The busy thoroughfare leading off Hill Road and through Ranwar Village towards Lilavati Hospital, is a microcosm of the changes that have swept through Bandra. Old-style cottages jostle with flats rented by expats and creative types, a wave of graffiti enlivens peeling walls, old-school bakeries sell Goan pao alongside home cooks passing on puffs and marzipan from their living room. Crosses and shrines often dot corners, many built to ward off the terrible plague that broke out in 1895 in Mumbai. Ranwar has burgeoned since its past as a rice-producing village among the 24 pakhadis that once comprised Bandra. Bazaar Road that extends on the other side of Chapel Road hosts the meat and vegetable market, and also Jain and Hindu temples, a chapel, a mosque, and a gurudwara. On Mt. Carmel Road that runs parallel, look out for beautiful bungalows from the early nineteenth century, with art deco detailing, stained glass windows, and flowering gardens; continue to Perry Cross Road to see more of these old gorgeous homes. Bandra Reclamation.
The walls may be crumbling, even the graffiti fading, but Bandra’s never short on high spirits. Photo: Supriya Kantak
Old cottages and two-storey buildings dot the narrow lanes of this quaint village flanking Carter Road. Locals bustle about the higgledy-piggledy shops, and read newspapers on the porch. Once chiefly home to fishermen and cultivators of mango orchards and vegetable plots, Chuim still rolls to a more laid-back beat. Bandra Reclamation.
Regal Plus is Pali Naka’s go-to grocery store for every occasion and budget. It has all its customers’ needs in mind: yoghurt-chive dips and corn tortillas for the young crowd, snacks like khakra and bhakarwadi for the uncles, organic teas for the aunties, Ferrero Rocher for the kids. Regulars know the real draw of Regal Plus: seasonal Gujarati delights like aam ras (mango pulp) in the summer, and undhiyu, the Surat speciality cooked from fresh winter vegetables. It’s a great place to stock up on snacks and sweets to take back home. Don’t miss their poha chiwda!
Pali Naka. See the Facebook page.
Janata Lunch Home Restaurant and Bar is popular with dive bar regulars and expats and travellers wanting a touch of the city’s grittiness. It’s loud, and nearly impossible to get a table, but the alcohol is cheap, the chicken lollipops and paneer tikkas are comforting, and you’re sure to spot a friend you haven’t met in years. Continue the cheap and cheery beer trail at Toto’s Garage Pub down the road, which has retro fittings, explosive rock music, and moustachioed waiters dressed in orange jumpers. Pali Naka. Call 022 33126842.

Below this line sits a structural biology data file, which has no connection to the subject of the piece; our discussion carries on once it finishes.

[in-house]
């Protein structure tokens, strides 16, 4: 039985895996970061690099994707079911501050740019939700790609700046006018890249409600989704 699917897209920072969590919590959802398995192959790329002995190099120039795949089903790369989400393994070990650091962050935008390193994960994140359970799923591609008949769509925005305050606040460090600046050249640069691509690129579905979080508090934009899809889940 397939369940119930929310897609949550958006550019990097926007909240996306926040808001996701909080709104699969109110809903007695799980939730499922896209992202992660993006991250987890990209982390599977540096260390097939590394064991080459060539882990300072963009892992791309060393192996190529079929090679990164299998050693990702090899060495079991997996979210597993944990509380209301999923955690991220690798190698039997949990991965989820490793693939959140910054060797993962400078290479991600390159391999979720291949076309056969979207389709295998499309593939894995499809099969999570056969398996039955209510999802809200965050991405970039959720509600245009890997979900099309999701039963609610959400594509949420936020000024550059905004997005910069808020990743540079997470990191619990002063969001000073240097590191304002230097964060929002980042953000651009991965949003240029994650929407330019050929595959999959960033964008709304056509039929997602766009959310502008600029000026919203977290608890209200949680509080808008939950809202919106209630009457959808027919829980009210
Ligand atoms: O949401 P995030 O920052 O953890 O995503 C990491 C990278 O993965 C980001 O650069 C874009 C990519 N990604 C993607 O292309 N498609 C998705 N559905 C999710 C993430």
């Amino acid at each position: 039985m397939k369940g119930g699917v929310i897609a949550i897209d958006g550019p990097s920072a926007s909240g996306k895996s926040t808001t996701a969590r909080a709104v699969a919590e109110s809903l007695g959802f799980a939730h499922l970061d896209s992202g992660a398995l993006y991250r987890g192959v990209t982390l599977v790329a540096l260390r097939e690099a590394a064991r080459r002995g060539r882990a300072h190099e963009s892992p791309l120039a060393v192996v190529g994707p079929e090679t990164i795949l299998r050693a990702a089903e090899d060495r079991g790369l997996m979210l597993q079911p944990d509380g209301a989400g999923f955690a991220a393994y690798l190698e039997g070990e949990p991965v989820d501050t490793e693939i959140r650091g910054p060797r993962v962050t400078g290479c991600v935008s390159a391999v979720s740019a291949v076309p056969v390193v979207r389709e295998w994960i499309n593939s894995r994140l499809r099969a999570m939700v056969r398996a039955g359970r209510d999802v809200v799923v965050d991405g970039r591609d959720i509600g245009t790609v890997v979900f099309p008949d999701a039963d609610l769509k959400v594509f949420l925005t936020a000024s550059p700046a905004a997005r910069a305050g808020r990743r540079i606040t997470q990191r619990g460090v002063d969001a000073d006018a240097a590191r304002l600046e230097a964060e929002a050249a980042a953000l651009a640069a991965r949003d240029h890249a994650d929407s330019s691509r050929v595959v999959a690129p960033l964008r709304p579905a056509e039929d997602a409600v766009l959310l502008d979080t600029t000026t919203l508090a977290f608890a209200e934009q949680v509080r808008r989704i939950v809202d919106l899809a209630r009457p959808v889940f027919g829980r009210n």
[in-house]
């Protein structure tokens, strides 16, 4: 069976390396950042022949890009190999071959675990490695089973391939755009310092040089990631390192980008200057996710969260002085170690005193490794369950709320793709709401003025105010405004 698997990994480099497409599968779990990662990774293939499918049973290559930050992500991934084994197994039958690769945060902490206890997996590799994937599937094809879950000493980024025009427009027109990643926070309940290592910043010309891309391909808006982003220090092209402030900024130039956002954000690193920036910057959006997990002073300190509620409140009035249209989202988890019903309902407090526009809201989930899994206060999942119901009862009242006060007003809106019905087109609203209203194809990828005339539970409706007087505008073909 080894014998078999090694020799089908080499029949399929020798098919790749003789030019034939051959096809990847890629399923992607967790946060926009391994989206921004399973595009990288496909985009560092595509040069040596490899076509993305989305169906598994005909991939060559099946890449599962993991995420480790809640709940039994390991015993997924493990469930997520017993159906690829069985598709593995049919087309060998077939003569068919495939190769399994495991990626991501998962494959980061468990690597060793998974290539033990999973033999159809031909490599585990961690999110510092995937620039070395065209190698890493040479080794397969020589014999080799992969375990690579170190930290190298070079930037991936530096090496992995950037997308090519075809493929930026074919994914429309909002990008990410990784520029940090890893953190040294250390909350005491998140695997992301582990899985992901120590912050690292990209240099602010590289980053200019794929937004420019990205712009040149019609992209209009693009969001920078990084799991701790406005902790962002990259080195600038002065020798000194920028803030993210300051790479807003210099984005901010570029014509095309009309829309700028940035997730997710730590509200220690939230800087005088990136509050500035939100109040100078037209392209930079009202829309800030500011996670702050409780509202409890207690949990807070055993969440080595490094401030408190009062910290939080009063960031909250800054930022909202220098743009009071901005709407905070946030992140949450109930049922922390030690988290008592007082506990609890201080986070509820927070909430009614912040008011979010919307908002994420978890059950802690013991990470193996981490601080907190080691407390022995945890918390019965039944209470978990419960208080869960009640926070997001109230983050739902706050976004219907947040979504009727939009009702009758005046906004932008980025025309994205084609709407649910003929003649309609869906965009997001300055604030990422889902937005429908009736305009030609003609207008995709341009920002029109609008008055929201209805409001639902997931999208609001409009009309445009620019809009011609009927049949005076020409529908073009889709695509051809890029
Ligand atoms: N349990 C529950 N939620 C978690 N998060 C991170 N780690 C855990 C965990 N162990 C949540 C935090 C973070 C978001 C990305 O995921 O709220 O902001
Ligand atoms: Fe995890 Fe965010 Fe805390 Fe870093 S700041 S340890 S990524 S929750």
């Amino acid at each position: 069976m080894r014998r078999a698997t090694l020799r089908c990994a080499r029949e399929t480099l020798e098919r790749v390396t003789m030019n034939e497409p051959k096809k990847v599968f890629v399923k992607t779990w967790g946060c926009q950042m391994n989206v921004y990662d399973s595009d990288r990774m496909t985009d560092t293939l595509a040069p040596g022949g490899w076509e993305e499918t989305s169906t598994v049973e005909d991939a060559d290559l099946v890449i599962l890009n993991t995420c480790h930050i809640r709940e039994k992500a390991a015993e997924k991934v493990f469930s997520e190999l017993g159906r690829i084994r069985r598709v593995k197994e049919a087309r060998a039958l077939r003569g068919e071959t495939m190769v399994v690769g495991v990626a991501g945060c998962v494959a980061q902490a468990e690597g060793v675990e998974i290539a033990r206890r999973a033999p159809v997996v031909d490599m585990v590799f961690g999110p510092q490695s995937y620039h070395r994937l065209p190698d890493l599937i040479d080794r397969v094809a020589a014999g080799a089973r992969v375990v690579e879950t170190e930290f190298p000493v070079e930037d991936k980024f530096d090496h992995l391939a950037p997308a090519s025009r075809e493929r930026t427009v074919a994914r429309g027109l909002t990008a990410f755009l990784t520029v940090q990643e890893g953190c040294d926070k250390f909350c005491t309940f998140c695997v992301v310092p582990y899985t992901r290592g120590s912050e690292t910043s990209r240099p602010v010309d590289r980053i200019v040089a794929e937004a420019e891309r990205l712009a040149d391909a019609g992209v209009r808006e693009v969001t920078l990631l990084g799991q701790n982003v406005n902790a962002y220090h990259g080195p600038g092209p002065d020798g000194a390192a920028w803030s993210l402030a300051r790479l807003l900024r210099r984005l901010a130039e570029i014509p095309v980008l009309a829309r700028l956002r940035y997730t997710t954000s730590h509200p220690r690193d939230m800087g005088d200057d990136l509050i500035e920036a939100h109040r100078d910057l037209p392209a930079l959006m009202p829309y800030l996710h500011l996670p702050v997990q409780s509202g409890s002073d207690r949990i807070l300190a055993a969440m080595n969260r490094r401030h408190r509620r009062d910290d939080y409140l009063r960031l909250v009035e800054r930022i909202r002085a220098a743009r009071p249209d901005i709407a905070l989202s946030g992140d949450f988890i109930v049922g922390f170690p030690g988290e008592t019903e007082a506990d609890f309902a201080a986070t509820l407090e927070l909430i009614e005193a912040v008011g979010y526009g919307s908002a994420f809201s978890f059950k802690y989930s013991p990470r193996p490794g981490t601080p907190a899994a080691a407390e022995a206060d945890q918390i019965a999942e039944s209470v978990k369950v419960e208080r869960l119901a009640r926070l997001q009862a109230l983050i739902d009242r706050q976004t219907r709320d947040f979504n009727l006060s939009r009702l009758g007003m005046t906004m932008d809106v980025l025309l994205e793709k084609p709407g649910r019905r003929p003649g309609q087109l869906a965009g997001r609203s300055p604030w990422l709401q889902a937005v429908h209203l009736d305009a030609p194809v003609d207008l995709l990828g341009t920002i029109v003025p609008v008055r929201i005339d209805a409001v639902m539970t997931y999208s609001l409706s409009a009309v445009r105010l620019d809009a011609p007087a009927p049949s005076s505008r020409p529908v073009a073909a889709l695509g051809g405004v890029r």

Grab beer and chilli chicken at Toto’s Garage Pub for a slice of classic Bandra nightlife. Photo: Supriya Kantak
Cafe Andora opens early and stays up late, and the counter is always busy until stock runs out. There is a no-frills seating area, but most customers place orders to-go. Sausage rolls, chicken cutlets, rum balls, and cheese croquettes beckon alongside community staples like the East Indian fugia (deep-fried bread) and Goan pork sorpotel, and of course the quintessential Chindian fare, like fried rice and gobi Manchurian. It’s cheap and cheery fare that has all the comfort of home, perfect for a large party or when you get the munchies. Hearsch Bakery, American Express, and A-1—all on Hill Road—offer variations on the same theme. St Dominic Road. See the Facebook page.
The Bombay Art Society’s Bandra home may be new, but the society has been around since 1888, and has fostered greats like M.F. Husain. The squat but surreal-looking building holds galleries, a library and amphitheatre. Since the building opened this year, it has hosted shows on paintings and sculptures, as well as exhibitions of virtual-reality films. Best followed up by drinks at the neighbouring Rangsharda Hotel, which has a terrace bar and expansive ocean views. Bandra Reclamation. See the Facebook page.